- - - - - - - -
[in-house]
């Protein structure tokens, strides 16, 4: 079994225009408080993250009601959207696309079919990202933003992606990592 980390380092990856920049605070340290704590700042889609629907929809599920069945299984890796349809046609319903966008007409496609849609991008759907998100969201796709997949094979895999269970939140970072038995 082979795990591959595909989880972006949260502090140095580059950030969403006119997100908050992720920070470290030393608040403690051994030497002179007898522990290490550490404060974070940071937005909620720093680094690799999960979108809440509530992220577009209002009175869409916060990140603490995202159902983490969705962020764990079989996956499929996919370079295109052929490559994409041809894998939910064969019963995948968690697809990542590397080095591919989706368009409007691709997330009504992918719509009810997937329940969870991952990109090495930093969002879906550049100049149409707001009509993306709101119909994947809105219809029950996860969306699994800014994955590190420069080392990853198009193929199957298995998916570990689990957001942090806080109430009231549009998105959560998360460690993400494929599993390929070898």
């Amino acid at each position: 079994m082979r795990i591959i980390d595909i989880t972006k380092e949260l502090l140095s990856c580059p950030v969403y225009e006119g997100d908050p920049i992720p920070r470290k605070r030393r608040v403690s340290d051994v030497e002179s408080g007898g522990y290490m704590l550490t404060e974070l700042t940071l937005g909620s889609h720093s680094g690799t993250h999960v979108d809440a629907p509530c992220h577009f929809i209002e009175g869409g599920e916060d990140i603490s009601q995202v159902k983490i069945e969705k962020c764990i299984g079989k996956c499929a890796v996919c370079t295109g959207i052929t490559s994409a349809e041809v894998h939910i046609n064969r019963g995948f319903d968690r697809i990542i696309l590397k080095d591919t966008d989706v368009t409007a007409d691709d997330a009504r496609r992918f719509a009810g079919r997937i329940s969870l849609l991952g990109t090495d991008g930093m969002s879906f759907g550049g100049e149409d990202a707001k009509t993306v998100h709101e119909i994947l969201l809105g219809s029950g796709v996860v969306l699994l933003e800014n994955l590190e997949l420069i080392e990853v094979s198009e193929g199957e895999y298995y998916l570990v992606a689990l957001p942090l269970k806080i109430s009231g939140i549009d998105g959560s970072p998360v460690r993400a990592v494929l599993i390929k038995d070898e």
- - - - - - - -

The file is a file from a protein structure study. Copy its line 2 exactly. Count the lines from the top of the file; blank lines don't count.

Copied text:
């Protein structure tokens, strides 16, 4: 079994225009408080993250009601959207696309079919990202933003992606990592 980390380092990856920049605070340290704590700042889609629907929809599920069945299984890796349809046609319903966008007409496609849609991008759907998100969201796709997949094979895999269970939140970072038995 082979795990591959595909989880972006949260502090140095580059950030969403006119997100908050992720920070470290030393608040403690051994030497002179007898522990290490550490404060974070940071937005909620720093680094690799999960979108809440509530992220577009209002009175869409916060990140603490995202159902983490969705962020764990079989996956499929996919370079295109052929490559994409041809894998939910064969019963995948968690697809990542590397080095591919989706368009409007691709997330009504992918719509009810997937329940969870991952990109090495930093969002879906550049100049149409707001009509993306709101119909994947809105219809029950996860969306699994800014994955590190420069080392990853198009193929199957298995998916570990689990957001942090806080109430009231549009998105959560998360460690993400494929599993390929070898």